Sunday, December 9, 2007

Sunday Snippets: Odds of Ends

Memoirs of a Geisha? Reuters article on the disappearing world of the Geisha feautres Kokin, the world's oldest at 98, who reminisces about the glory days and laments the passing of her world. Geishas, it seems have fallen on hard times, forced lift their exclusivity and (shudder) perform for tourists. Karaoke?

The Name of the Continent. Library of Congress is displaying the 1507 Waldseemuller map that labeled the continent America. Seems a later version of the same map, omitted the name. In another map by the same monk, created in 1516, North America is labeled "Terra de Cuba."
Read it here.

Pride and Prejudice. The New York Times got around to reviewing The Boys from Dolores by Patrick Symmes. Guy Martin gets it right in the main about the tome, although the heavy insistence on privilege is a bit superfluous. And we weren't "gallegos," as he maintains, despite having been descended from them. Remember, you read about it here first! Now you can read about it there.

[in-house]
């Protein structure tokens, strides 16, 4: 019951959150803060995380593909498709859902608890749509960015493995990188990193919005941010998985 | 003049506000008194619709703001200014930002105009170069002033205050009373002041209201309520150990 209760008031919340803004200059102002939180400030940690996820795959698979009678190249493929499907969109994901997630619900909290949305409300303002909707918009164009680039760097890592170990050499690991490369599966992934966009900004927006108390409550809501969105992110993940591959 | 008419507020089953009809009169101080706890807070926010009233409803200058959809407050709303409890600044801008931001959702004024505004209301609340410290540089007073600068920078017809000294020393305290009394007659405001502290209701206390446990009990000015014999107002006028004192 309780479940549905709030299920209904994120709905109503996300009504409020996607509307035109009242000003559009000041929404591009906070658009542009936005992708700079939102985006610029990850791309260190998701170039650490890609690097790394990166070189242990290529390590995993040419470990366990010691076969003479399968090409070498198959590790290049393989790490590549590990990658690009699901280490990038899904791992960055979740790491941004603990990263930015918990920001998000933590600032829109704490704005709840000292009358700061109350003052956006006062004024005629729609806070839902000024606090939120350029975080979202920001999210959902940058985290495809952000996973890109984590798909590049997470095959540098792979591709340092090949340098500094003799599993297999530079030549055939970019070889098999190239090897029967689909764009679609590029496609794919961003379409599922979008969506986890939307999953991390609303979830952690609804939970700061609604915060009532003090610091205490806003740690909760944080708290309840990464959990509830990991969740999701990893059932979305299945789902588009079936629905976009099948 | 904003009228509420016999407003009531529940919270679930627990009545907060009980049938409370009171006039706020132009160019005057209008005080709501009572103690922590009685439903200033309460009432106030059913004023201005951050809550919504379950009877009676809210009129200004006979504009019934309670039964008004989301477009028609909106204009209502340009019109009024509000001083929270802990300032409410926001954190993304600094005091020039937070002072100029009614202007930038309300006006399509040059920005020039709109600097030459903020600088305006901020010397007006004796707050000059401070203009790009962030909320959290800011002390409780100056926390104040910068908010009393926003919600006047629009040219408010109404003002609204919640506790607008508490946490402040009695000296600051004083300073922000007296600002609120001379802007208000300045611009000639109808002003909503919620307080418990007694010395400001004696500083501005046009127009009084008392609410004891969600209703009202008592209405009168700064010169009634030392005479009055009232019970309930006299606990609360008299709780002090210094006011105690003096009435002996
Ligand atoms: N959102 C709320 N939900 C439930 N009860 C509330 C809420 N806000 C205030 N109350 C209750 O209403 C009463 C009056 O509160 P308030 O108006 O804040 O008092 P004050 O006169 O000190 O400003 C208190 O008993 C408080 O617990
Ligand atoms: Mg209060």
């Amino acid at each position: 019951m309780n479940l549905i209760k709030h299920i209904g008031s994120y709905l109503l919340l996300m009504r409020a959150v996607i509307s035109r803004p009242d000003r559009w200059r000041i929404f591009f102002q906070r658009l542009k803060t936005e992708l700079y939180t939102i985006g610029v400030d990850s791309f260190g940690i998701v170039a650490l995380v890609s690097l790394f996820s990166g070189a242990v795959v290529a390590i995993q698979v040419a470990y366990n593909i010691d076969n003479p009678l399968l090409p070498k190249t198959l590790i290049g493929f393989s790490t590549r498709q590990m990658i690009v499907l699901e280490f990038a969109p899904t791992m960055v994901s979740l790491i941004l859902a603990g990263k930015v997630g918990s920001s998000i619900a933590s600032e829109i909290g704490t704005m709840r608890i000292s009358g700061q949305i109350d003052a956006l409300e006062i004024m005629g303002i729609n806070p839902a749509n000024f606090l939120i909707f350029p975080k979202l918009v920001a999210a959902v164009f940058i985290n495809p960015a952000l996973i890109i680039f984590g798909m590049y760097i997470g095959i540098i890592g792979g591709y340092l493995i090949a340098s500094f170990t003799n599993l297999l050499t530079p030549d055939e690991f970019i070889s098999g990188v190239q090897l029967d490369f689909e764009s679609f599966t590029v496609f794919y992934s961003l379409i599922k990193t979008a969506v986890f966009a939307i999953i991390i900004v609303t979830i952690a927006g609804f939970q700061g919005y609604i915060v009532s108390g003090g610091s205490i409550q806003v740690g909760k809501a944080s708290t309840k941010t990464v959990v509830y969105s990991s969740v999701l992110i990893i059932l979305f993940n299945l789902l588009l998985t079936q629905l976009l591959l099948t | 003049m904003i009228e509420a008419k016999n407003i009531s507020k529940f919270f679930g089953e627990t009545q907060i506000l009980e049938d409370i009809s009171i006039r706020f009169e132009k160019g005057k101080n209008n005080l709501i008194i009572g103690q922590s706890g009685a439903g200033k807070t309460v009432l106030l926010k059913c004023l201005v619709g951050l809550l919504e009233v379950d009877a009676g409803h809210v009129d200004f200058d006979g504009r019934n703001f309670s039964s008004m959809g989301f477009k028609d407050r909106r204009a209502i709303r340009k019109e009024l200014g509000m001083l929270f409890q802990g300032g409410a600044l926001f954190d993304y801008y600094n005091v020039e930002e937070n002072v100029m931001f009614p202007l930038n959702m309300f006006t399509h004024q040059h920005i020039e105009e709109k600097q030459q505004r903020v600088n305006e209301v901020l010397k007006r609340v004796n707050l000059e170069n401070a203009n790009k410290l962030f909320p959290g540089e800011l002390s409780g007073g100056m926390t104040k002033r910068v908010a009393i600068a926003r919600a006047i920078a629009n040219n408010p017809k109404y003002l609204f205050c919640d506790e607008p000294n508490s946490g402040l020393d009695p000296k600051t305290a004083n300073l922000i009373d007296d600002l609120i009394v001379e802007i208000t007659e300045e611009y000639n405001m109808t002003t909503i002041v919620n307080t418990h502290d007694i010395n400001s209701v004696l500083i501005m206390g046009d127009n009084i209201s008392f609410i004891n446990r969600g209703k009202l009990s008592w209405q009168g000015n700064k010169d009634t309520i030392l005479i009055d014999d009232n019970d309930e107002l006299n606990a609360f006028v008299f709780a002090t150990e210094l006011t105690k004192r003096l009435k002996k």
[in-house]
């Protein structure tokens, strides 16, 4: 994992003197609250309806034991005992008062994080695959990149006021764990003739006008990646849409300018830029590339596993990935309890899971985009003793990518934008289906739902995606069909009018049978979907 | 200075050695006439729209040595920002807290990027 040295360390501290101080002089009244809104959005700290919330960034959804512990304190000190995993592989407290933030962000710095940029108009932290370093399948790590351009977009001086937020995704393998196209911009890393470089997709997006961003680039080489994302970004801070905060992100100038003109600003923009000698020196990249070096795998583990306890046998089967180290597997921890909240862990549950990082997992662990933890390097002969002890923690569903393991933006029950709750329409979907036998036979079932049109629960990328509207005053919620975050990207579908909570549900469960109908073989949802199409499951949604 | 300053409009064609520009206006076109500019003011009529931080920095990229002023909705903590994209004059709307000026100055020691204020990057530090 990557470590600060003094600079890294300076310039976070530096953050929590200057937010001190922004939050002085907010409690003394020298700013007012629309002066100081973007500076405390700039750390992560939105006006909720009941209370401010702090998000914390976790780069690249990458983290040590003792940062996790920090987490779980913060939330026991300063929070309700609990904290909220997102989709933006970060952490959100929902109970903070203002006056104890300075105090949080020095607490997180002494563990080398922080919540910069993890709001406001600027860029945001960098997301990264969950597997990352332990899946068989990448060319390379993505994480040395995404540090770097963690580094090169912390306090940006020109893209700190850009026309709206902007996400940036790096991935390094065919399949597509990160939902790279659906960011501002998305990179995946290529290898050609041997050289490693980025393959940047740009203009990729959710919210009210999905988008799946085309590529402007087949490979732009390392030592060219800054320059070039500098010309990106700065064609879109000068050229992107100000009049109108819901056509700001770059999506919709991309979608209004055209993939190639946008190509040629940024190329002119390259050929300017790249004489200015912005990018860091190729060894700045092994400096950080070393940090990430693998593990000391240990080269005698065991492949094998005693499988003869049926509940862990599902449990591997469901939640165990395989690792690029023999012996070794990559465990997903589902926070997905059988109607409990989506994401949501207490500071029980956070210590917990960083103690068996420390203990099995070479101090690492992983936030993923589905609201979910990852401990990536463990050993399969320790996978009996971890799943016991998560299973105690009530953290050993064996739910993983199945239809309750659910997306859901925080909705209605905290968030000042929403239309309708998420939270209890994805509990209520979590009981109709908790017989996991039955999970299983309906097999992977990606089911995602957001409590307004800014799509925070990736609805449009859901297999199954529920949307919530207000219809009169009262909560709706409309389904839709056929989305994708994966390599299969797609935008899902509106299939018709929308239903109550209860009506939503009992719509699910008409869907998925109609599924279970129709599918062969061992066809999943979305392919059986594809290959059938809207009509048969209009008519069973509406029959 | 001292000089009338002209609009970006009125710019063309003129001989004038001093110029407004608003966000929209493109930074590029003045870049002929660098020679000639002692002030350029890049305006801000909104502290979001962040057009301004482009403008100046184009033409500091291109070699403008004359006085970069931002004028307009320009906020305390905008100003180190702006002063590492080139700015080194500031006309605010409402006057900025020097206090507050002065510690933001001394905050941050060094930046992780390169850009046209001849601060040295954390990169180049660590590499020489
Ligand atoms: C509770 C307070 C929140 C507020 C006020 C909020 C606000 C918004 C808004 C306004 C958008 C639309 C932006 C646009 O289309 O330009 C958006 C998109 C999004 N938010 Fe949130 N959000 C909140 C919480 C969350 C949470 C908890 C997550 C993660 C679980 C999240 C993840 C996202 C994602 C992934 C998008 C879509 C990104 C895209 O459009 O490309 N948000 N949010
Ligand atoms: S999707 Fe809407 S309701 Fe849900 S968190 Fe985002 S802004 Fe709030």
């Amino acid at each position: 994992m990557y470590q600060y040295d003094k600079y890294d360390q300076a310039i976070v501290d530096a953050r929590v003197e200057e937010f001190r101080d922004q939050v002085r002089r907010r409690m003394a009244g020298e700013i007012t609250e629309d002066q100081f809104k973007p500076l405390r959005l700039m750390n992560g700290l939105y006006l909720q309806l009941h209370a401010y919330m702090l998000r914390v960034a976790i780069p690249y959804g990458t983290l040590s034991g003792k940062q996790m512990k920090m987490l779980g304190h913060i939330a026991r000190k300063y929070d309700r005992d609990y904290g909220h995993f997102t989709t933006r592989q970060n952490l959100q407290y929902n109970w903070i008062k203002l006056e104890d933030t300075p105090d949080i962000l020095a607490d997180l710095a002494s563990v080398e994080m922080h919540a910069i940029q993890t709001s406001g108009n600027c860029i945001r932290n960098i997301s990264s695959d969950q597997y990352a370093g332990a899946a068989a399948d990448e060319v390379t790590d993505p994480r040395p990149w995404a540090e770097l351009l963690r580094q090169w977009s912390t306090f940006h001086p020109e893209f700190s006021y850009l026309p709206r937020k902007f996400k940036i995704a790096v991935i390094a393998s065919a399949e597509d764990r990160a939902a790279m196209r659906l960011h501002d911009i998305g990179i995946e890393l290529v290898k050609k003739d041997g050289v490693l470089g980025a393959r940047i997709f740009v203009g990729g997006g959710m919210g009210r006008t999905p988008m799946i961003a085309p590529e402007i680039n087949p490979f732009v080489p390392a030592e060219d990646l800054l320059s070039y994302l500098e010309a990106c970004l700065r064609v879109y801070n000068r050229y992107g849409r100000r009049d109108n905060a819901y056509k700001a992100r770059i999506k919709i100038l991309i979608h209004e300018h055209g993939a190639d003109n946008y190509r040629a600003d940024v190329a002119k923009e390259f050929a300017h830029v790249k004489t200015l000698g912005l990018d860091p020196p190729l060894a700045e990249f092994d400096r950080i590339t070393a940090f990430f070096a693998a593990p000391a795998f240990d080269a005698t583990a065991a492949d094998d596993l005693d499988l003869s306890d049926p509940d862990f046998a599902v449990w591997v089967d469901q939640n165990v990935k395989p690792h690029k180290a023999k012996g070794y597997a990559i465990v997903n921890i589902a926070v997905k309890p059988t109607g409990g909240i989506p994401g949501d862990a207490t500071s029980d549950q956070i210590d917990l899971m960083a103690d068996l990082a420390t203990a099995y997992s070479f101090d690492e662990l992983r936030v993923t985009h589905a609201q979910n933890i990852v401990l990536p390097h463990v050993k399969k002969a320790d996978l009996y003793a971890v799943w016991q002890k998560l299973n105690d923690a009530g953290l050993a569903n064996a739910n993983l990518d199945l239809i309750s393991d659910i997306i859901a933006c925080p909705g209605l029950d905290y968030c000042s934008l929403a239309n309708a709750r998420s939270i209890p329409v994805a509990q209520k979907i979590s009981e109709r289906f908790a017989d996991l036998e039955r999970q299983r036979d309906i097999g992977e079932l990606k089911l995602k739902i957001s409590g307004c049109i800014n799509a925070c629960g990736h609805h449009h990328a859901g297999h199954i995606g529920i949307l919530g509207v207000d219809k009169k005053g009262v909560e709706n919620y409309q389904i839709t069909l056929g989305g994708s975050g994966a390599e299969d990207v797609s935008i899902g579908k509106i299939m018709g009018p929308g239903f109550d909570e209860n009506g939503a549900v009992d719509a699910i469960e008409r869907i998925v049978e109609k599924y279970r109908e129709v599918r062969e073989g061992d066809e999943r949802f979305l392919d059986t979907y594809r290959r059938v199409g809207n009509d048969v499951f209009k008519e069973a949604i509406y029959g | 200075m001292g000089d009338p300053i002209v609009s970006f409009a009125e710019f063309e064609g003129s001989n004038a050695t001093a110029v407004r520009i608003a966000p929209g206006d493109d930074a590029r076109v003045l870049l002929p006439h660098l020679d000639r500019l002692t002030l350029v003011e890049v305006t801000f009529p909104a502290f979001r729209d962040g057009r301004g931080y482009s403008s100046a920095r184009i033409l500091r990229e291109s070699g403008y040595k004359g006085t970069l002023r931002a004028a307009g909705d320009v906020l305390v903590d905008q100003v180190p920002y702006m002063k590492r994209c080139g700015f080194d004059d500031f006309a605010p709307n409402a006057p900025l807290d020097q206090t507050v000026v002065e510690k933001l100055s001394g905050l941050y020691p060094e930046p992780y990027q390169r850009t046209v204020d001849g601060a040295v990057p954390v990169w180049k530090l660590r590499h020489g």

Gone with the Beards. A write-up of the "Masterpieces of Cuban Painting" exhibit in Daytona. Laura Stewart's take seems to be that its scale, both physical and emotional- she uses the word bombastic to describe a painting- conveys a "mythic" Cuba. Of course, that means I'll probably like it just fine. She makes me want to undertake the five hour car ride to see it.
Read it here.

Oh, and here are this morning's headlines about Cuba:

"Cuba allows foreign firms to pay in hard currency" from Reuters. Isn't that nice? The regime is now going to allow Cubans to get paid in something other than the near worthless currency the rest of Cuba has to use. Before you get all weepy at their munificence, they are doing it so they can tax the earnings. No word on whether the employees can now be paid directly or whether the powers that be are still going to absorb 80% or so of the same salaries.

"Cuba apologizes for police raid on Catholic church," another entry from Reuters. They said they were sorry to the church. Still awaiting an apology are the twenty plus, not seven as the report indicates, dissidents who were pepper sprayed, beaten, and hauled off.

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